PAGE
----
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The Groundbreaking Guide to Third-Party & Supply Chain Risk Management: Part 04

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The Groundbreaking Guide to Third-Party & Supply Chain Risk Management: How Exiger’s TRADES Framework Revolutionizes TPRM & SCRM in 2021 and Beyond 

Welcome to a special six part podcast series, sponsored by Exiger, on the TRADES Framework, a conceptual, strategic and practical guide for Third-Party and Supply Chain Risk Management designed by Exiger to help organizations achieve supply chain resiliency and optimize risk management at any phase of maturity. Exiger was founded to fight financial crime, fraud and terrorist financing by introducing technology-enabled solutions to the market’s biggest supply chain, risk, investigation, litigation, and compliance challenges. A global authority on risk and compliance, Exiger serves the world’s largest banks, Fortune 1000 companies and government agencies and regulators. 

Exiger’s TRADES framework & maturity model is a cutting-edge, but actionable, blueprint to build a modern third-party & supply chain risk management program. Over the next six episodes, Compliance Podcast Network’s Tom Fox will be speaking with Exiger’s experts as we go through each layer of the TRADES framework at the tactical, program and strategic levels.

We put a spotlight on transparency into your current state with Skyler Chi and Tim Stone; discuss the risk methodology with Theresa Campobasso and Matt Hayden; assess current risks with Laura Tulchin and Peter Jackson; determine mitigations with Carrie Wibben and Aaron Narva, evaluate the TRADES Framework uplift with Brandon Daniels and Josh Thiel; and end with Brandon Daniels and Erika Peters, who will give a review of supplier monitoring and close us out with an update on how government and critical industry are leading the charge, using TRADES to out-pace threats and vulnerabilities while minimizing third party and supply chain risk management gaps.

Part 04: Determine Mitigations with Exiger’s Aaron Narva and Carrie Wibben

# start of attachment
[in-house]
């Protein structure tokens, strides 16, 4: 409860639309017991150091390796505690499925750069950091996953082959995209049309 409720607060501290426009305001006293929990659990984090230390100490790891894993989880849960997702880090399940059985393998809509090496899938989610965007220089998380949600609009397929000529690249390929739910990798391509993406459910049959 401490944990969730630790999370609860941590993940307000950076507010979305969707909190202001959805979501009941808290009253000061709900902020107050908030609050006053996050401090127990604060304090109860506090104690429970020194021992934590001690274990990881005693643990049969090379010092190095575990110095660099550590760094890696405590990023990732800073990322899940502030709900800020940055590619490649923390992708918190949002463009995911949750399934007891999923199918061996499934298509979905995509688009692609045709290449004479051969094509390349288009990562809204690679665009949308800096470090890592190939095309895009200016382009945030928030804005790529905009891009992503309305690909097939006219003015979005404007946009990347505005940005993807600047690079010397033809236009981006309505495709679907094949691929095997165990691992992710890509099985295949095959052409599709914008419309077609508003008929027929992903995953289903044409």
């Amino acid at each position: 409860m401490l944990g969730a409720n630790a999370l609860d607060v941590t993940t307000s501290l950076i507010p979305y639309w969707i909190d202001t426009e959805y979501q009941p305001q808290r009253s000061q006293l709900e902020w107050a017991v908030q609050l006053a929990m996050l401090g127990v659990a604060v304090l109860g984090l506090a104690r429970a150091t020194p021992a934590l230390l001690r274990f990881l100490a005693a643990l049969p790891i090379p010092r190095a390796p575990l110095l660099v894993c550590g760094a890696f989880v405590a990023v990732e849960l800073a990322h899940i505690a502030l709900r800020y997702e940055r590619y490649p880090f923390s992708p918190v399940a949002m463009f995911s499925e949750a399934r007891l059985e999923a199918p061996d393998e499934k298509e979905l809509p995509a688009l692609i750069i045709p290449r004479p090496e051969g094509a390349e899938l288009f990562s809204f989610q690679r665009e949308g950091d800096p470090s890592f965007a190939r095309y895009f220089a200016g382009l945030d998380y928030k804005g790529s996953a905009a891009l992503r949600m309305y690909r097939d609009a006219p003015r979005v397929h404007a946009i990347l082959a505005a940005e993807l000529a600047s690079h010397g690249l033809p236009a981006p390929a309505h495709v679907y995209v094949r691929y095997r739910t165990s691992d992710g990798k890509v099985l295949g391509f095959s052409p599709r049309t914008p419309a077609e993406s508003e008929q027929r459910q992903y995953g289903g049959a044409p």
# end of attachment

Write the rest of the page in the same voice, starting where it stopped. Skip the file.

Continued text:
This podcast is also available on iTunes, Spotify, and YouTube.

For further insight, you can also read Tom Fox’s blog post on The Compliance Podcast Network.

Podcast Transcript

Tom Fox: Hello everyone. This is Tom Fox back for our continued exploration of the TRADES framework. In this episode, we take up the letter D for Determined Mitigations. Aaron, who is the framework for and how it can be used?

Aaron Narva: Sure, thanks Tom. The next critical element of the TRADES framework is around determining the mitigation of risk. It’s determining what actions or steps can and should be taken to reach a point where the specific risk of a supplier or a supply chain element are well enough understood and controlled to move forward with a business relationship.

The next critical element of the TRADES framework is around determining the mitigation of risk. It’s determining what actions or steps can and should be taken to reach a point where the specific risk of a supplier or a supply chain element are well enough understood and controlled to move forward with a business relationship.

Aaron Narva, Senior Vice President | Head of Global Markets

Determining mitigation is definitely a delicate balance of all the proceeding elements of the TRADES framework. It’s about understanding the specific impacts that risks can have on your third party population or your supply chain. It’s about taking a risk-based approach. You need to understand your operational bandwidth to take specific mitigation actions and knowing when to accept the minimal risk and move on for the operational benefit.